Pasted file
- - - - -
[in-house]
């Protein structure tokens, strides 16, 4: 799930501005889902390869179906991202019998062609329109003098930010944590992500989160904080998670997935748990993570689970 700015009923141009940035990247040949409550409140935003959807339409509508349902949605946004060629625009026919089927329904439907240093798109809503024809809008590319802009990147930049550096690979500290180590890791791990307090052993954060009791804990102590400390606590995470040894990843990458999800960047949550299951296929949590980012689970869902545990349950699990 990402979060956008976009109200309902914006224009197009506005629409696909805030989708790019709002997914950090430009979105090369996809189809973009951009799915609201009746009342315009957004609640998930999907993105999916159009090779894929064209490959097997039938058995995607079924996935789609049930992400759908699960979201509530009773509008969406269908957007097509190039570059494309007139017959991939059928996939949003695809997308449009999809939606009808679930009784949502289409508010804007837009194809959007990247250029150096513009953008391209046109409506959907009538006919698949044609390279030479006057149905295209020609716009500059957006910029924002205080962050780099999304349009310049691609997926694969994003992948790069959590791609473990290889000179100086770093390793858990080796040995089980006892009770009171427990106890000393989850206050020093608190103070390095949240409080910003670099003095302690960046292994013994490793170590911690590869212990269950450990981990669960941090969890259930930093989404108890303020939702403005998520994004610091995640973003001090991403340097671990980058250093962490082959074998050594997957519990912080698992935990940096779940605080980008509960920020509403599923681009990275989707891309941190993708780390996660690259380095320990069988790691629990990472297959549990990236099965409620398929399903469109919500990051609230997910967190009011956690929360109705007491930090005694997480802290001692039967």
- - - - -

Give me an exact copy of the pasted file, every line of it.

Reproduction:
[in-house]
């Protein structure tokens, strides 16, 4: 799930501005889902390869179906991202019998062609329109003098930010944590992500989160904080998670997935748990993570689970 700015009923141009940035990247040949409550409140935003959807339409509508349902949605946004060629625009026919089927329904439907240093798109809503024809809008590319802009990147930049550096690979500290180590890791791990307090052993954060009791804990102590400390606590995470040894990843990458999800960047949550299951296929949590980012689970869902545990349950699990 990402979060956008976009109200309902914006224009197009506005629409696909805030989708790019709002997914950090430009979105090369996809189809973009951009799915609201009746009342315009957004609640998930999907993105999916159009090779894929064209490959097997039938058995995607079924996935789609049930992400759908699960979201509530009773509008969406269908957007097509190039570059494309007139017959991939059928996939949003695809997308449009999809939606009808679930009784949502289409508010804007837009194809959007990247250029150096513009953008391209046109409506959907009538006919698949044609390279030479006057149905295209020609716009500059957006910029924002205080962050780099999304349009310049691609997926694969994003992948790069959590791609473990290889000179100086770093390793858990080796040995089980006892009770009171427990106890000393989850206050020093608190103070390095949240409080910003670099003095302690960046292994013994490793170590911690590869212990269950450990981990669960941090969890259930930093989404108890303020939702403005998520994004610091995640973003001090991403340097671990980058250093962490082959074998050594997957519990912080698992935990940096779940605080980008509960920020509403599923681009990275989707891309941190993708780390996660690259380095320990069988790691629990990472297959549990990236099965409620398929399903469109919500990051609230997910967190009011956690929360109705007491930090005694997480802290001692039967």